By Zedeck Siew
Fast becoming Singapore’s most important playwright, the strength of Alfian Sa’at oeuvre lies in the wit and verve with which he handles a variety of subjects: Singaporean gay culture in the Asian Boys trilogy – the recently concluded “Happy Endings: Asian Boys Vol 3” had audiences bawling in their seats; the SARS scare in 2006’s “Homesick”, which opened the inaugural Singapore Theatre Festival; Malay identity in 2003’s “Minah & Monyet”, which we saw as part of Teater Ekamatra’s Projek Suitcase four-part showcase that year.
Ekamatra’s latest offering is “Madu II” (one half of “Bulan Madu”, with “Anak Bulan di Kampung Wa’ Hassan”; first performed in 1998, the double bill played in Kuala Lumpur in 2001 to unanimous critical acclaim) a bitingly funny evisceration of the institution of Malay polygamy via conversation between two wives of an absent husband. At a recent press conference, I talk to this production’s director, Rohaizad Suaidi, about his show, which will run on August 11th and 12th, 2007.
We’ve seen “Madu II” in Malaysia before – both in 2001, and as an excerpt in last May’s “Within/Without”. Tell us about the play, this time around. Why bring it here again?
“Madu II” is Alfian’s most performed piece of Malay-language theatre. In fact, we just put up “Bulan Madu” again, last month: with Aidli “Alin” Mosbit and Oniatta Effendi – and Gene Sha Rudyn for “Anak Bulan di Kampung Wa’ Hassan”.
For the run in Kuala Lumpur, we’re having Mastura Ahmad and Seri Wahyuni Jaes: two television personalities very popular in Singapore.
We’ll also be having discussions after the evening performances on both days: on Friday, our panel – which will include activists like Toni Kasim – discusses polygamy, Islam, and the rights of husbands and wives; on Saturday, we’ll be having film academics – Benjamin McKay, among others – talking about P Ramlee (the title “Madu II” is a reference to P Ramlee’ s own comedy about polygamy, “Madu III”) and what we can do with him in the 21st Century.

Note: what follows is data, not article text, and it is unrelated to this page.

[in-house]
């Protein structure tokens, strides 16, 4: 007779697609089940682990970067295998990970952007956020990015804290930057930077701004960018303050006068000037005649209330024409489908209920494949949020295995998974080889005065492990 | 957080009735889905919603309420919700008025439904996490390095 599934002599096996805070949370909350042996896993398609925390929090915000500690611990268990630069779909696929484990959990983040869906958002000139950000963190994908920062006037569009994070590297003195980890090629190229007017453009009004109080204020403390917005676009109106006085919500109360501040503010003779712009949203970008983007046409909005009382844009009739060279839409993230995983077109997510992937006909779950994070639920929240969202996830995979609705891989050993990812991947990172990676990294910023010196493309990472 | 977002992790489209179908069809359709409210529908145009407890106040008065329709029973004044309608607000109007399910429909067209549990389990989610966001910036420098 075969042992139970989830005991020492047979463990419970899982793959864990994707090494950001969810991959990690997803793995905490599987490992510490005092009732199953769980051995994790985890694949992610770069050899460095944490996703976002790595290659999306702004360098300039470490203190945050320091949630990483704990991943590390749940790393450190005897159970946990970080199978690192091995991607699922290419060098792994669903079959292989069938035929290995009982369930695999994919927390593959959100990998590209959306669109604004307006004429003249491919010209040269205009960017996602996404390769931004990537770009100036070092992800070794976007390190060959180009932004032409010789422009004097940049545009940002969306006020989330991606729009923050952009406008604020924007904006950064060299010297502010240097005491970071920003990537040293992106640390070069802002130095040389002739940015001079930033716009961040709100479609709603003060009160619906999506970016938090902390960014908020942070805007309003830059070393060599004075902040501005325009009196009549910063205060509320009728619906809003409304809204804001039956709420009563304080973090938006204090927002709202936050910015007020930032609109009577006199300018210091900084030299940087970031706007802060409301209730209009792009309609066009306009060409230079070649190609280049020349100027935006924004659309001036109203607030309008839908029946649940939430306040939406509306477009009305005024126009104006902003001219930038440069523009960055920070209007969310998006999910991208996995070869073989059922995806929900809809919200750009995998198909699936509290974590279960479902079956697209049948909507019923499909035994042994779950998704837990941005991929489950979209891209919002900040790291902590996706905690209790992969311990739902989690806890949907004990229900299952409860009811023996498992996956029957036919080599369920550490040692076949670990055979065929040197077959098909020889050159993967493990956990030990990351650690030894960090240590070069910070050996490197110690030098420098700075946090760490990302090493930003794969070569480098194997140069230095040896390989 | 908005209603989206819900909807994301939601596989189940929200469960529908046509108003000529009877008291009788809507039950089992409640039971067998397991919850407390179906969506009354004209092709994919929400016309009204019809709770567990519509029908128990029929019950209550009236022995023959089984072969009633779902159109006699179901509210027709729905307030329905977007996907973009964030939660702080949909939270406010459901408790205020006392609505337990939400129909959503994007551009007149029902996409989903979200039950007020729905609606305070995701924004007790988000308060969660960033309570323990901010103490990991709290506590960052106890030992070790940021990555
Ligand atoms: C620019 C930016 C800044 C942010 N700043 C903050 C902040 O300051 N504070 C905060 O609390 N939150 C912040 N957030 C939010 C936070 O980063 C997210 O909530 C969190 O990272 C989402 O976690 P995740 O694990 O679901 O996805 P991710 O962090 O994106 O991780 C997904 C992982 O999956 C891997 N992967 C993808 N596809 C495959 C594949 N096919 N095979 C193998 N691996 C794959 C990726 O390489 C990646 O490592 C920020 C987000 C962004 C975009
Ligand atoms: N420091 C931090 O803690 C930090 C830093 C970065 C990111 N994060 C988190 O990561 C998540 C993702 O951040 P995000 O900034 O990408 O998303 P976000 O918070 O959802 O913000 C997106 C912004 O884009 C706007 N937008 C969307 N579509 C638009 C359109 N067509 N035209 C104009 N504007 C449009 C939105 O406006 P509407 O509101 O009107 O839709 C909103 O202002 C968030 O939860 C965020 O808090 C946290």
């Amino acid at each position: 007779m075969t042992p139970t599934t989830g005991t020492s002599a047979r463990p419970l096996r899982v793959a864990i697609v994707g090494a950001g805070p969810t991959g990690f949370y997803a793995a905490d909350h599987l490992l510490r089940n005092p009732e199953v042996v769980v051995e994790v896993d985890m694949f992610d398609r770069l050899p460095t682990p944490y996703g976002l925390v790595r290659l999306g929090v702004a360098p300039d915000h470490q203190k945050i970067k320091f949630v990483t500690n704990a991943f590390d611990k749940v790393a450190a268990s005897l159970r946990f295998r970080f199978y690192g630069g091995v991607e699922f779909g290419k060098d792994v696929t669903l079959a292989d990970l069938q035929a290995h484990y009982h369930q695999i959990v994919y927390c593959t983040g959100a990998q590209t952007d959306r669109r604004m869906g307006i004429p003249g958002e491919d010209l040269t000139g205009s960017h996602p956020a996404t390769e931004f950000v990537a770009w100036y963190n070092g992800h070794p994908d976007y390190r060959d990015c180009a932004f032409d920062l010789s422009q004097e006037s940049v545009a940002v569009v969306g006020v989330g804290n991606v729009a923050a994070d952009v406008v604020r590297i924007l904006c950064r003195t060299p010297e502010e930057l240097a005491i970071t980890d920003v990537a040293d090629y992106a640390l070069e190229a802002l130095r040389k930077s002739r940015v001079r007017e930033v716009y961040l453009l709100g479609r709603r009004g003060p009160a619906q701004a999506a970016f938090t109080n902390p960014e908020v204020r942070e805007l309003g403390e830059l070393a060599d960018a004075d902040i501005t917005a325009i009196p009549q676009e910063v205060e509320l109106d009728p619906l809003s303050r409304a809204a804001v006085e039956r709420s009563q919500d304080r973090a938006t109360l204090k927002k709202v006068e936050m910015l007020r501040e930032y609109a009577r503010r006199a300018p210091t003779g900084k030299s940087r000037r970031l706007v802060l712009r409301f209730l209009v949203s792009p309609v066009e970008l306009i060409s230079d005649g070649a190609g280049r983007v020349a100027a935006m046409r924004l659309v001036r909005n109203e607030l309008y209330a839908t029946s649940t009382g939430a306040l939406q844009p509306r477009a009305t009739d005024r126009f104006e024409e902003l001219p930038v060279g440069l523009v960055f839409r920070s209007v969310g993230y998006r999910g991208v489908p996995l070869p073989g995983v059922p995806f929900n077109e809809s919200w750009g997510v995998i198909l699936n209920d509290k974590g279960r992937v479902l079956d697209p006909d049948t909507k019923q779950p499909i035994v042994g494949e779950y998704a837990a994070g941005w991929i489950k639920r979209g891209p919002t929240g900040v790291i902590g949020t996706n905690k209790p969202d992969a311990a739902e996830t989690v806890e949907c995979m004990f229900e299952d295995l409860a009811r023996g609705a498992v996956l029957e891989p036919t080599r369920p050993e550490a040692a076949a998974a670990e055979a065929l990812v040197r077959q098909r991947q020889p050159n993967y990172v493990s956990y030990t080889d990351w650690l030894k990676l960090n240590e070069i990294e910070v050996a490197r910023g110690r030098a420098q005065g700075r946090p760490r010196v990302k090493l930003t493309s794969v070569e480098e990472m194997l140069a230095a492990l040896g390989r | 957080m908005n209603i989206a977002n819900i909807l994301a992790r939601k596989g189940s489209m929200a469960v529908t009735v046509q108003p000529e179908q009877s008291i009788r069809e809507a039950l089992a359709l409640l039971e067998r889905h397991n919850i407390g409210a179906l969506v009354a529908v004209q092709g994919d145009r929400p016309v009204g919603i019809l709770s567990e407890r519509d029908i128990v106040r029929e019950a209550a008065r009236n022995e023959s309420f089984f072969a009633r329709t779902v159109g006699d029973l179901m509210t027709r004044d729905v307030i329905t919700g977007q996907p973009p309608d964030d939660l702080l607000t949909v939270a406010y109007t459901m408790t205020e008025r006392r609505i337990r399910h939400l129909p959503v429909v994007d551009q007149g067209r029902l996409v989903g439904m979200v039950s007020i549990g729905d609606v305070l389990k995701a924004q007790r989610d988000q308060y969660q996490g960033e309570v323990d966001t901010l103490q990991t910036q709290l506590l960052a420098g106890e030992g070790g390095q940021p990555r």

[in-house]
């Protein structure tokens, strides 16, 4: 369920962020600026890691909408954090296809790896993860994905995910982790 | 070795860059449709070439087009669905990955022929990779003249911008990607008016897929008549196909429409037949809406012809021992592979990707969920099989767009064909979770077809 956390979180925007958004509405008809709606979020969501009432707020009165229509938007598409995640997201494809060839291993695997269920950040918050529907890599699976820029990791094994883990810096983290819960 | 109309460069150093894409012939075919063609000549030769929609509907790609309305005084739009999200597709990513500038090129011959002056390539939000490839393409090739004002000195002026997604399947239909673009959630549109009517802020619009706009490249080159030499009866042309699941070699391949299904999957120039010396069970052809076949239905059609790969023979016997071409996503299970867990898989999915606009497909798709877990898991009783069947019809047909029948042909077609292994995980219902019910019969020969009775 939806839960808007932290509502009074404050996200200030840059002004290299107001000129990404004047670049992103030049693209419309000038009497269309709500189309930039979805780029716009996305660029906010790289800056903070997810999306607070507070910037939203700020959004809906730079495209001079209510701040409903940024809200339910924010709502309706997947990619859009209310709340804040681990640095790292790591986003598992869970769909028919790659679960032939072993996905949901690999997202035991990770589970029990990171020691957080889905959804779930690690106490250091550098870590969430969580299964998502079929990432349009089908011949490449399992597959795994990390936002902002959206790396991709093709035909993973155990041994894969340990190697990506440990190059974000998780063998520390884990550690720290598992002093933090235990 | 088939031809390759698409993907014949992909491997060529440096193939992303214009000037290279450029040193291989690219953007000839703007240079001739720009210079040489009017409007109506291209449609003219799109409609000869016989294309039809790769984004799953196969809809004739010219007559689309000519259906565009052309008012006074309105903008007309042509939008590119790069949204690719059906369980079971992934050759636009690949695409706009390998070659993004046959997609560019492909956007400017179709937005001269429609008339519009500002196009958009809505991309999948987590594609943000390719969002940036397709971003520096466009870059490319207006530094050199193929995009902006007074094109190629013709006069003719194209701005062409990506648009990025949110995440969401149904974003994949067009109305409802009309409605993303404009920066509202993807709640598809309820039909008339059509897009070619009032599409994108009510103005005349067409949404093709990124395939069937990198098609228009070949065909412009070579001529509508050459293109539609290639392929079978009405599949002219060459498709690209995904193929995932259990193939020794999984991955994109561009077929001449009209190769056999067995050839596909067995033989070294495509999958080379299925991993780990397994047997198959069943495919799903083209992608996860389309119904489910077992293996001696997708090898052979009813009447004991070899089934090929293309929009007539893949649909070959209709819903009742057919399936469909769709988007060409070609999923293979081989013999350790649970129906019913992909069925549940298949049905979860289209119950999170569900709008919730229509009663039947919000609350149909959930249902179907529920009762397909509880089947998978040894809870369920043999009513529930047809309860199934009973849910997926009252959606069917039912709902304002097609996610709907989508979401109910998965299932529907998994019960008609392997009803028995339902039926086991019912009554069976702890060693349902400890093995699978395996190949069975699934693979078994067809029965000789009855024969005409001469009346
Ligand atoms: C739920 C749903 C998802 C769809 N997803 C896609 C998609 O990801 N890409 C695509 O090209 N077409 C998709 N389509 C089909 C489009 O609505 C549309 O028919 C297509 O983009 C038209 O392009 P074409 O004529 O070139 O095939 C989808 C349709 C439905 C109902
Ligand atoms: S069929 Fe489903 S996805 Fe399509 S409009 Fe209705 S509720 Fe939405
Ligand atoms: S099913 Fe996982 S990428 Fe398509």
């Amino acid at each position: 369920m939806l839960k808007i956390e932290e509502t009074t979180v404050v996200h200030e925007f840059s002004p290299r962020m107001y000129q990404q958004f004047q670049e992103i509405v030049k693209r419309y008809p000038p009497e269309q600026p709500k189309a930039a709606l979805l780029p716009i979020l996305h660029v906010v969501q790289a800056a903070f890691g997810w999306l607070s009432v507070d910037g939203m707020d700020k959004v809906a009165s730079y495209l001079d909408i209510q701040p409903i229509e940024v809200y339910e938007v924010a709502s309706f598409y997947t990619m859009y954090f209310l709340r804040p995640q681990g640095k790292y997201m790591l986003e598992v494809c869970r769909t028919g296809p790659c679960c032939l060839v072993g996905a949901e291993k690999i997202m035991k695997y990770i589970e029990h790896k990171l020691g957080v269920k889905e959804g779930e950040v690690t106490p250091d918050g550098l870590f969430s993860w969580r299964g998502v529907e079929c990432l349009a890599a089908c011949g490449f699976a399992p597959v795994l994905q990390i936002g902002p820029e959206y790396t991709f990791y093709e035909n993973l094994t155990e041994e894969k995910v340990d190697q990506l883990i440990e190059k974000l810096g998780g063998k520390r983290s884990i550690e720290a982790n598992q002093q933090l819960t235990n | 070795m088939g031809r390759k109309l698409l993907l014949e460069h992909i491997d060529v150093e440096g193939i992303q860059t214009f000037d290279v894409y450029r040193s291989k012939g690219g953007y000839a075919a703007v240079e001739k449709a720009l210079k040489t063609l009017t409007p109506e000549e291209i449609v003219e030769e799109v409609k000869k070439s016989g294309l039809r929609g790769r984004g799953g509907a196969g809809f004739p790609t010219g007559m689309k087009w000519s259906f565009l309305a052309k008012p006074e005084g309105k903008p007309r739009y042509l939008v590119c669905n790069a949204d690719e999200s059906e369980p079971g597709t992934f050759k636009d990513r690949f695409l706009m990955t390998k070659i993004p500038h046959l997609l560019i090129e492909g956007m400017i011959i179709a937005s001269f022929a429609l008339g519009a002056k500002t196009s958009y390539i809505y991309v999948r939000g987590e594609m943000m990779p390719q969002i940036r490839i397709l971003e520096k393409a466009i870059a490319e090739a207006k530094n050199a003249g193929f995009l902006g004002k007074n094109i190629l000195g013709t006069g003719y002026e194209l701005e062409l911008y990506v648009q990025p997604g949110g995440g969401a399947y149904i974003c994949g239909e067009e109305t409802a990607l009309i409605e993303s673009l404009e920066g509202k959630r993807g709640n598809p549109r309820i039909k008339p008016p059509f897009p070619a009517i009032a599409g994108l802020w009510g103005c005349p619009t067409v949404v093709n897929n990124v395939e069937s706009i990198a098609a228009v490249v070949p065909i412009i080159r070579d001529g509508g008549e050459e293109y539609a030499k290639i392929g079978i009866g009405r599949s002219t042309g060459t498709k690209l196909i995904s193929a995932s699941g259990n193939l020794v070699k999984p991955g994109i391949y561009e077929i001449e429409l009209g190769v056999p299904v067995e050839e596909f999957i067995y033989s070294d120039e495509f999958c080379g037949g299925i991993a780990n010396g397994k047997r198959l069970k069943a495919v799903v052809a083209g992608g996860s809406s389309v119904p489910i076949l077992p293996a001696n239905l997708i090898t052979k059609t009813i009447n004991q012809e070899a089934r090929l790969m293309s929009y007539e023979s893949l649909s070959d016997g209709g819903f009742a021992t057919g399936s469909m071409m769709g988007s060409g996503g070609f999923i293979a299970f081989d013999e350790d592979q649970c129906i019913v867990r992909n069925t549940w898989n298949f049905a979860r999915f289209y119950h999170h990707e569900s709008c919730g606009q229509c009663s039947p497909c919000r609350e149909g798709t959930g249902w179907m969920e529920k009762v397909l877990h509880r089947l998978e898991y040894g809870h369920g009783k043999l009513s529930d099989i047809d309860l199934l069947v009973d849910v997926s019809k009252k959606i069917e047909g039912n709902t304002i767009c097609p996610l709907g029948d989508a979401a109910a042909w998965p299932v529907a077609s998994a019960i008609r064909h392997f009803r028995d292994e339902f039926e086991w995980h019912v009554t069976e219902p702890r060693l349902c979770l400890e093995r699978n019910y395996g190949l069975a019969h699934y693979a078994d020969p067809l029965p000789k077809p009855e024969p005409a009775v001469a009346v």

You’re working with two separate of performers for the show’s two iterations, within weeks of each other. Why not just stick with one cast? Mastura Ahmad and Seri Wahyuni Jaes may be popular in Singapore, but not necessarily in the Klang Valley …
Alin and Oniatta were unavailable for the Malaysian leg – and we had originally wanted to work with both Mastura and Seri Wahyuni, anyway: I think they’re the finest actors we have, working in the Malay medium. This marks a return for them: the first time they’ll be performing onstage, after a very long while. Seri Wahyuni hasn’t done theatre since 1991.
Also, the weekend we’re performing, August 11th, is a long weekend for Singaporeans – it’s national day. And Singaporeans love to leave the country during holidays. I know for a fact that there are busloads of people coming up to KL.
But, I think that what we are trying to do is to revive an exchange between Singaporean and Malaysian artists; there used to be a strong sense of sharing a decade ago – both our actors have collaborated with Malaysians before – but that’s something that is not so common today. We’d hate to lose the connection. Ekamatra’s a whole lot of Malaysian theatre practitioners to come see the show: it’ll be an opportunity to network, to meet and dialogue, to share resources and talent.
First Published: 08.08.2007 on Kakiseni